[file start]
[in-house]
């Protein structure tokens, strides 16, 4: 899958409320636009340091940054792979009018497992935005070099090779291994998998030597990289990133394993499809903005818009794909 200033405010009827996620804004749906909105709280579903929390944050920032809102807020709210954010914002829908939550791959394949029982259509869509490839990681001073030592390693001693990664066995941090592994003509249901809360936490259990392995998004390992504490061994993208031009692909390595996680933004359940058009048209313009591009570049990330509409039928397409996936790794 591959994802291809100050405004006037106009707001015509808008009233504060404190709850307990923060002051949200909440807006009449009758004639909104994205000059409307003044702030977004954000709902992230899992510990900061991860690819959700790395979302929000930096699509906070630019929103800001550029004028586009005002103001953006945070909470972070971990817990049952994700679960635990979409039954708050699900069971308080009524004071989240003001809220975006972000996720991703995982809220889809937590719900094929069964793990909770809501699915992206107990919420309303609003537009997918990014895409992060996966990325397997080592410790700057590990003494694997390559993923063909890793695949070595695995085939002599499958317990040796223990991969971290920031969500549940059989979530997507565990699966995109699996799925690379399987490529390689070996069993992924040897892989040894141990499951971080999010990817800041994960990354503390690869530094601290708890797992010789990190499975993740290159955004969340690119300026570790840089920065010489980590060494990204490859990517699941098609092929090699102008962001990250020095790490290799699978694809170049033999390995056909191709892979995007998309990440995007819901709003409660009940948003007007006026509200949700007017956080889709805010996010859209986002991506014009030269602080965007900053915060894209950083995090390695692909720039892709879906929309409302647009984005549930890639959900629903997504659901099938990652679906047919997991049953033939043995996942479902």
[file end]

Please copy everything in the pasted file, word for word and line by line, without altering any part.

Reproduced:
[in-house]
């Protein structure tokens, strides 16, 4: 899958409320636009340091940054792979009018497992935005070099090779291994998998030597990289990133394993499809903005818009794909 200033405010009827996620804004749906909105709280579903929390944050920032809102807020709210954010914002829908939550791959394949029982259509869509490839990681001073030592390693001693990664066995941090592994003509249901809360936490259990392995998004390992504490061994993208031009692909390595996680933004359940058009048209313009591009570049990330509409039928397409996936790794 591959994802291809100050405004006037106009707001015509808008009233504060404190709850307990923060002051949200909440807006009449009758004639909104994205000059409307003044702030977004954000709902992230899992510990900061991860690819959700790395979302929000930096699509906070630019929103800001550029004028586009005002103001953006945070909470972070971990817990049952994700679960635990979409039954708050699900069971308080009524004071989240003001809220975006972000996720991703995982809220889809937590719900094929069964793990909770809501699915992206107990919420309303609003537009997918990014895409992060996966990325397997080592410790700057590990003494694997390559993923063909890793695949070595695995085939002599499958317990040796223990991969971290920031969500549940059989979530997507565990699966995109699996799925690379399987490529390689070996069993992924040897892989040894141990499951971080999010990817800041994960990354503390690869530094601290708890797992010789990190499975993740290159955004969340690119300026570790840089920065010489980590060494990204490859990517699941098609092929090699102008962001990250020095790490290799699978694809170049033999390995056909191709892979995007998309990440995007819901709003409660009940948003007007006026509200949700007017956080889709805010996010859209986002991506014009030269602080965007900053915060894209950083995090390695692909720039892709879906929309409302647009984005549930890639959900629903997504659901099938990652679906047919997991049953033939043995996942479902």